Can winter linseed become a useful alternative to osr and beans?

Many growers who tried winter linseed a decade ago might be tempted to run for the hills at its very mention.

Such is the legacy of a crop that eventually proved anything but suitable for the UK climate. High seed rates were recommended to try to safeguard against winter losses, with the inevitable consequences. In severe weather the crop still failed completely, while in milder conditions every plant survived and the over-thick stand eventually collapsed into a tangled mess.

But things have come a long way in the past decade, Nigel Bazeley of Premium Crops, Hampshire, insists. Agronomically, the three autumn-sown varieties marketed under the WintaLin brand stack up, he says, and there is a strong market for the produce, too.

“Winter linseed suffered from something of a false dawn,” he notes. “But this is a totally different crop. Excellent winter hardiness and lodging resistance make WintaLin a consistent and reliable performer.”


About 1000ha (2471 acres) of the crop is being grown in the UK this season, and it has been trialled and grown commercially on a small scale for at least four years. Mr Bazeley has enough seed for up to 6000ha (14,826 acres) next season and believes 20,000-50,000ha (49,420-123,550 acres) could eventually be grown here.

He says the crop deserves to be considered as a serious third break choice for this autumn. “I am not saying it is an oilseed rape replacer – far from it, as that crop has a bright future.

“But some growers who have grown rape in a tight rotation are running into problems and experiencing lower yields, perhaps from club root or sclerotinia,” he says.

“Others are worried about building up such problems, and some growers also experienced horrendous slug damage last autumn in following wheat crops. Wintalin offers an alternative, has a much better margin than beans, and can still be grown in the same rotation as rape.”


Although there are three varieties marketed as WintaLin, there is very little to choose between them, says Mr Bazeley. “Rather than confuse with varieties we’ve gone for a brand.”

The crop is best sown from mid-September to mid-October, says Mr Bazeley, at 550 seeds/sq m. That should produce about 400 plants/sq m coming into the spring, but with the advent of Caramba and Folicur as growth regulators there is some leeway, he notes.

“We have a vastly improved agronomy package compared with a decade ago, and we can really manage crop growth. And a new recommendation means Crawler can now be applied to the crop to tackle resistant blackgrass. Agronomists also know how to clean up weeds in the spring.”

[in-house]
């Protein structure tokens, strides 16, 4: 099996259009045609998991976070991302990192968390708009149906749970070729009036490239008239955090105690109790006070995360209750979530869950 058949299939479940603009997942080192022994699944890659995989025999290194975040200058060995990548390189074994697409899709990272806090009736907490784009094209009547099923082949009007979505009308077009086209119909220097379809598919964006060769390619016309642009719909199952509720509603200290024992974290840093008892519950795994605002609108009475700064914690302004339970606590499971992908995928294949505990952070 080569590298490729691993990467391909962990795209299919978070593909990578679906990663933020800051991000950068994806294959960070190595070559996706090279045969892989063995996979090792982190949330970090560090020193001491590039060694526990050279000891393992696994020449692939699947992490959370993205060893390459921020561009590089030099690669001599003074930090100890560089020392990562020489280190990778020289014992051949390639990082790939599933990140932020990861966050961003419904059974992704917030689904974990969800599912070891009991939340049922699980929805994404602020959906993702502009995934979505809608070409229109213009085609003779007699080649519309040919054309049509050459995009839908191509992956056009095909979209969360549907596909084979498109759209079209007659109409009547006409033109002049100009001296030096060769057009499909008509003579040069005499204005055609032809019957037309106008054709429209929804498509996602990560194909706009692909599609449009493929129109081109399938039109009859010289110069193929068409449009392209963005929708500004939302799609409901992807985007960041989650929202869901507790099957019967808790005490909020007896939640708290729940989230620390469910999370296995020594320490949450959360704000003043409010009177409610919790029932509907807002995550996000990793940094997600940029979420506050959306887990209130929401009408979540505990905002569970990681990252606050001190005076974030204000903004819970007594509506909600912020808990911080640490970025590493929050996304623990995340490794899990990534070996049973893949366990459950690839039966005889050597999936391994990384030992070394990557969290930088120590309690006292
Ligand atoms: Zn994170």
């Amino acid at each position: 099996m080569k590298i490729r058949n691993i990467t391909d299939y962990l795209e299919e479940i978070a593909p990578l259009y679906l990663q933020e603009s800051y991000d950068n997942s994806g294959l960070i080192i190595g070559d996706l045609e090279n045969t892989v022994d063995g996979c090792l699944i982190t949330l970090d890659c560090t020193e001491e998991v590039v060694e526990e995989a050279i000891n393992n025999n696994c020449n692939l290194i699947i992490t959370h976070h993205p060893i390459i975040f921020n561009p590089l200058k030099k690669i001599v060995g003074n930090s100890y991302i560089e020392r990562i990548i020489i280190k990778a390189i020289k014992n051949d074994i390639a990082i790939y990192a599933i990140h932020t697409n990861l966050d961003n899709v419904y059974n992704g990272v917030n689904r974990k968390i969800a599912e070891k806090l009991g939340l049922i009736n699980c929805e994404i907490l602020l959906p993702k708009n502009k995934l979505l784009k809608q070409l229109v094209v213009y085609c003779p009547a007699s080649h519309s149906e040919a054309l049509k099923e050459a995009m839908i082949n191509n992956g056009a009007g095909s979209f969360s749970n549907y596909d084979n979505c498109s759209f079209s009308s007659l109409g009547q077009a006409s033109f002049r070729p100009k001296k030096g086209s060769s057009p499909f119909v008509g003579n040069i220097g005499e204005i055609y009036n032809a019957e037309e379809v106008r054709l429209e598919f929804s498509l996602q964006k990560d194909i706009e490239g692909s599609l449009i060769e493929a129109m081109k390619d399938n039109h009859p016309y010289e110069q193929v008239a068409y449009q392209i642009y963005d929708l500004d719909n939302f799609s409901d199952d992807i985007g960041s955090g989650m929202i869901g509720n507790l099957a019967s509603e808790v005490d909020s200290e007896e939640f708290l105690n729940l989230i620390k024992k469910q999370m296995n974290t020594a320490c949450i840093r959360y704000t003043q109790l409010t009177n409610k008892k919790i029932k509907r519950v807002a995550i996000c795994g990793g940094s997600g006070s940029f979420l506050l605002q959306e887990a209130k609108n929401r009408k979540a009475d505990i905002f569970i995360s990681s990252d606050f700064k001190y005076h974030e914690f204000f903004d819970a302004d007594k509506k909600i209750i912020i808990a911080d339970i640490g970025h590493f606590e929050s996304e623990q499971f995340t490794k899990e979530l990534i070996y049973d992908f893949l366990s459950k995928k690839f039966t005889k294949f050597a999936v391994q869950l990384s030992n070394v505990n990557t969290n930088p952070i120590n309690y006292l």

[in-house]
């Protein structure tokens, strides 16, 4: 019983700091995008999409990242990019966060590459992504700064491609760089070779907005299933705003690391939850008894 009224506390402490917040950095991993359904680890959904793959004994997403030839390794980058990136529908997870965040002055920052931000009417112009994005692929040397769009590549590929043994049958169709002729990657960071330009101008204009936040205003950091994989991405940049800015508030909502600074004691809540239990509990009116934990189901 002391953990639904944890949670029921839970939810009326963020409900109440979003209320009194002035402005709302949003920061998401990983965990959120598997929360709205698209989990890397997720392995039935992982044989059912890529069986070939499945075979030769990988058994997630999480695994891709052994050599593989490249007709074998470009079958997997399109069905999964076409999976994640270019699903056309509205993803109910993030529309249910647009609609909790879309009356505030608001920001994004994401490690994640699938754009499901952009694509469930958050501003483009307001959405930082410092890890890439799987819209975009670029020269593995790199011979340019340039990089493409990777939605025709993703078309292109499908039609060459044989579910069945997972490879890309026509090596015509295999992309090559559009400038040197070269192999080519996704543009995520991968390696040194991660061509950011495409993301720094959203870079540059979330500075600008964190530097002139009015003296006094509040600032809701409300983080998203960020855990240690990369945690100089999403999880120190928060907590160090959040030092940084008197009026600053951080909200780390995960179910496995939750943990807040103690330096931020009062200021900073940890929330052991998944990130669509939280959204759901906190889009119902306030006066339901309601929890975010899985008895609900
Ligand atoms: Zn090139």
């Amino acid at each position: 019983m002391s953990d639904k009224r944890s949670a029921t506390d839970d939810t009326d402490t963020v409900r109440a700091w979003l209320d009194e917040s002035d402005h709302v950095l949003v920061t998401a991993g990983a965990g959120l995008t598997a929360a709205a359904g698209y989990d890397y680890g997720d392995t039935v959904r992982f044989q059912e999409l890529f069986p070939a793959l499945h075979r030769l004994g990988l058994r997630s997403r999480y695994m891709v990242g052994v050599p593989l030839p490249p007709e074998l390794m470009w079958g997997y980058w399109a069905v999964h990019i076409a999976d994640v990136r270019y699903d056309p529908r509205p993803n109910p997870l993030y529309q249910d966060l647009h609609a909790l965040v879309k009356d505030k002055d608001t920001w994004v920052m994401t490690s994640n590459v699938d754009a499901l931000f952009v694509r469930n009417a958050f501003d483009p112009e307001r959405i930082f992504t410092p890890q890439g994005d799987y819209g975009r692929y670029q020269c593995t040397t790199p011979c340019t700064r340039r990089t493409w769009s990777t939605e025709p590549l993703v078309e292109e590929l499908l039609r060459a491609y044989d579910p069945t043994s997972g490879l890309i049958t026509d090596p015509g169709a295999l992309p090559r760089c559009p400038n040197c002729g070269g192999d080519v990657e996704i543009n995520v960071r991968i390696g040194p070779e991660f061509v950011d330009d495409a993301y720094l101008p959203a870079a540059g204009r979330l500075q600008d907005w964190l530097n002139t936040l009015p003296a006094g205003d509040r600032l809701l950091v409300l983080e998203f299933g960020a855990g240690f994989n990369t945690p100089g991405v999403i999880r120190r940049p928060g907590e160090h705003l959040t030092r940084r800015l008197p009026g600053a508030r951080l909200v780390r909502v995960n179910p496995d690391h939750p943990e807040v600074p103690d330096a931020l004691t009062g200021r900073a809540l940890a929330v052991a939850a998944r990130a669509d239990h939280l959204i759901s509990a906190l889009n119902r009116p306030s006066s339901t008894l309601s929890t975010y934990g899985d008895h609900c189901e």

The crop is ready to harvest in late July, much earlier than the spring crop, and is likely to need less drying, he adds.

A key advantage is that WintaLin only needs on average about 120kg/ha of nitrogen, just over half of what might typically be applied to a rape crop, say Mr Bazeley. That saves about £100/ha.

The crop also attracts a typical premium of £50/t – the actual figure varies from £45 when rape is worth £300/t to £56 at £375/t.

The nitrogen saving combined with the premium means WintaLin margins outstrip beans (see table). The figures, which Mr Bazeley says come from a range of commercial growers, also show the crop starting to give oilseed rape a run for its money, he adds.

Linseed in demand

Farmers wishing to grow WintaLin can choose between seed-only deals or buy-back contracts, available from Premium Crops, Masstock and Grainfarmers.

Farms from the south coast to Yorkshire are being sought, not because of agronomic limitations, but because of market logistics, says Mr Bazeley.


Unusually, the contracts are area- rather than tonnage-based. “There is a huge amount of trust involved, but now that the subsidy system has changed growers know they have to maximise yields, and treat the crop accordingly,” says Mr Bazeley.

“If you are contracted to fixed tonnage and undershoot, you don’t get the best price for all your produce. And if you undershoot, you can be held in default. This area contract avoids those problems.”

Premium Crops supplies about a third of the 50,000t a year of linseed that French company Valorex heats and extrudes before selling on to animal feed firms.

The ingredient is rich in omega 3 fatty acids, and typically makes up 5% of a feed ration. Animals fed on this produce milk, meat and eggs rich in the fatty acid that the human diet lacks, says Mr Bazeley.

“Valorex has developed a fully traceable supply chain, and over 200 products are now labelled in French supermarkets. The market is taking off on the Continent, and we’re starting to get going here. It’s a very exciting market, and that’s why I’m confident about the future.”

Gross margins


Winter rape

Winter beans


Yield (t/ha)












Variable costs




Gross margin




Source: Premium Crops


Faring well in the east

James Nott is happy with WintaLin’s performance so far.

James Nott, near Halstead, Essex, has never grown linseed before but says his 16ha (39.5-acre) crop of WintaLin looks promising. The variety, Oleane, is being grown for seed.

“The land was sick of oilseed rape, and this looked a better alternative to beans,” says Mr Nott. “My agronomist tells me it looks completely different to Oliver.”

James Nott

Better standing power and a much- improved chemical armoury have helped keep the crop looking well. “We can use products like Crawler, Lexus and Eagle which offer a fair spectrum of weed control.

“And fungicides like Caramba and Folicur are available for disease control and their growth regulatory effects.”

While the combine will reveal how the crop has really fared, Mr Nott has signed up to grow more next season. “I’m giving it two years to see what it can do.”

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